To Do Lists

To do lists. Everybody’s made one. I made two today. I’m so satisfied when I cross something off my list that I wanted to get done. I’m a list person. Lists help me focus. I’ve been using them as long as I can remember. Here are two ideas that I’ve heard recently that helped me to think differently about to do lists.

First Thought

We’ve all made a list of things we want/need to do. But how many of us have made a list of things we don’t need to do? or need to stop doing? A “to don’t list?” Maybe “don’t do list” is better but I’m going use the first one. While all of us have so many things we need to do, we also have loads of things we don’t need to do. The magic of a “to don’t” list is that it will give you so much more time for the things you’ve chosen to do.

Think about it. There are so many things that I need to stop doing. Like scrolling endlessly through Instagram look at cat and basketball pics. That’s what I need need on my “to don’t list.” I don’t even want to think about the amount of time I spend doing this. One thing I did stop doing a while back was checking my emails all day long at work. I started only checking them for three 15 minute chunks throughout the day. What happened? I literally saved 60-90 minutes a day. I’m not exaggerating at all. And guess what? I still responded to everyone I needed to respond to. What could you do to save 60 minutes a day? It adds up like this: 60 minutes saved a day = 5 hours per week. I work about 48 weeks a year. That’s 240 hours saved. 240 hours= 10 days. I am able to do 10 days worth of more meaningful work than someone else with a similar job who doesn’t do this. That’s two whole work weeks! How much more valuable would you be to your company if you were able to work two more weeks of meaningful work than those around you?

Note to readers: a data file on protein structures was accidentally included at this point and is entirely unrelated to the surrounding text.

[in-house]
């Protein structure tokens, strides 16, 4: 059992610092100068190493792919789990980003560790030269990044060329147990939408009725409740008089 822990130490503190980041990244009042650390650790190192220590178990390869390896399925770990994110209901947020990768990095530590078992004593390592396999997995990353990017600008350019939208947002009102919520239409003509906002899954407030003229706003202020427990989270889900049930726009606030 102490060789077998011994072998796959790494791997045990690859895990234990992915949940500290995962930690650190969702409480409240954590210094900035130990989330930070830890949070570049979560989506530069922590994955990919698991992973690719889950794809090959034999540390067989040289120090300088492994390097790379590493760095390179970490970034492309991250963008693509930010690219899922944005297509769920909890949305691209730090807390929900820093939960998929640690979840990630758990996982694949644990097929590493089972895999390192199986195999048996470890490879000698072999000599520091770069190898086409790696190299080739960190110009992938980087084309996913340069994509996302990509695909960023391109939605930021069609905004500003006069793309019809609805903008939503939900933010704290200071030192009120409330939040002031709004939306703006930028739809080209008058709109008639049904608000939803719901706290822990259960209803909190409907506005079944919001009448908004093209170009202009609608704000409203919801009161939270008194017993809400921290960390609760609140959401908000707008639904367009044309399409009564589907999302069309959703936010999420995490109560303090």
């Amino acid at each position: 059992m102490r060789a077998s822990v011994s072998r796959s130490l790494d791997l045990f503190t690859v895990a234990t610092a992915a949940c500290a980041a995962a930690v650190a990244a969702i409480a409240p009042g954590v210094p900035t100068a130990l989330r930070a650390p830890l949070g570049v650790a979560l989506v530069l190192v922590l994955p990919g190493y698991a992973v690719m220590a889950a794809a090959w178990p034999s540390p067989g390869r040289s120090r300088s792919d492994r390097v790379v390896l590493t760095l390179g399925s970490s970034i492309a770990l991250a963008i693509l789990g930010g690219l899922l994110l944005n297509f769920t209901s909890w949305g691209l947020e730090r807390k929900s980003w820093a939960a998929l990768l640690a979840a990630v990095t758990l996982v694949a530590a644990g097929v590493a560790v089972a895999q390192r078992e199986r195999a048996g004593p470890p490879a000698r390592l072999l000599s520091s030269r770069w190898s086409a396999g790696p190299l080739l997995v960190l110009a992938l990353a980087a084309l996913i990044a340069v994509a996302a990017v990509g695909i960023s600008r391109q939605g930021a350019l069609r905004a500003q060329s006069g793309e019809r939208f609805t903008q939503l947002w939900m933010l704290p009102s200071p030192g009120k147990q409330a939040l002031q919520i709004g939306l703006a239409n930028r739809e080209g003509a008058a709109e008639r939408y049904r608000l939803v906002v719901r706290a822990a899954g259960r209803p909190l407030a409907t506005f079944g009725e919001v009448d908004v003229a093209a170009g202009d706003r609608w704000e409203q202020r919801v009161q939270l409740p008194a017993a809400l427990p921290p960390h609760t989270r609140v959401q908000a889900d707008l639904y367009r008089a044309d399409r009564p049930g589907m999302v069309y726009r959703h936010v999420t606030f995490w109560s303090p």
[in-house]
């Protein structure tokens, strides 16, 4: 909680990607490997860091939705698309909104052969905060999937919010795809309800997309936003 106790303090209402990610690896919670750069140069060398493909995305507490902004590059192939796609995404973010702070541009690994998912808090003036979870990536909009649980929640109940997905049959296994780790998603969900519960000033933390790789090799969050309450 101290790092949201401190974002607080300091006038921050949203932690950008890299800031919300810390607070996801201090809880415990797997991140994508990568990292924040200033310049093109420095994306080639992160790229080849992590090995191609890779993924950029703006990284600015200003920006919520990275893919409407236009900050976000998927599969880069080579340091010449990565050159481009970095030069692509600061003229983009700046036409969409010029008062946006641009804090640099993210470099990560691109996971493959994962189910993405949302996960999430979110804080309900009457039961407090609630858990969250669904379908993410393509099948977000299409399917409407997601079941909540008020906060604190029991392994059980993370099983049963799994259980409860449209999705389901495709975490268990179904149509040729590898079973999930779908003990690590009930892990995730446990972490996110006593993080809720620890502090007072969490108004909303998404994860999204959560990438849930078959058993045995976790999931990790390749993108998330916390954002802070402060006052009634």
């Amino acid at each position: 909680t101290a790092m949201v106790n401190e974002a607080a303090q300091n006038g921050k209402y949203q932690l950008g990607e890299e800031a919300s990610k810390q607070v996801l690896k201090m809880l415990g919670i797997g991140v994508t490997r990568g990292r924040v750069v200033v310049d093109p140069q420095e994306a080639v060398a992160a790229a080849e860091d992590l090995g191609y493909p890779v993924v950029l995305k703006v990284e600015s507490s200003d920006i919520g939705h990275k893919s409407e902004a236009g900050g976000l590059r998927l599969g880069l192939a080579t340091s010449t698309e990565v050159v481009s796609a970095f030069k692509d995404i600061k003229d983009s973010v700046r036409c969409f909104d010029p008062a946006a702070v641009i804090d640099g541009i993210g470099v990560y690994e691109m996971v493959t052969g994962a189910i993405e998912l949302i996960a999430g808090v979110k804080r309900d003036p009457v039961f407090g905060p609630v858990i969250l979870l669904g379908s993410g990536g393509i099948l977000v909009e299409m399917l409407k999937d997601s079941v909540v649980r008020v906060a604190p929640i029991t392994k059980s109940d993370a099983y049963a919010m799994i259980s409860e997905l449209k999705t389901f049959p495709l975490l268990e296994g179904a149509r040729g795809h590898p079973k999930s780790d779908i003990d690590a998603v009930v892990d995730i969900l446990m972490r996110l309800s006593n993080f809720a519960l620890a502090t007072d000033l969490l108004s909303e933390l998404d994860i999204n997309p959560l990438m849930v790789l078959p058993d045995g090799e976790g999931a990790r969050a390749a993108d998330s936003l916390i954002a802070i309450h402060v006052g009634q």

Second Thought

I was listening to a podcast in which Dan Miller (48 Days to the Work You Love) and he was sharing about one little word that he added to his to do lists: “get.” A “get to do list.” He said that this helped to change the way he thought about his tasks in a positive way. See when you make a list, you’re making choices. I’m choosing to put certain things on my list that I think I need to do. Adding “get” to the do list highlights my control and responsibility. It helps me stop thinking unproductive thoughts like “I have to do this” or “I probably should do this.” Rather, it helps me to think more positively. It really is a something to be grateful for that I am capable of doing something that I put my mind to. I’m not incapacitated in such a way that I can’t follow though. I can do it. I get to it. It’s cool to be a doer. It’s not cool to be a have to-er.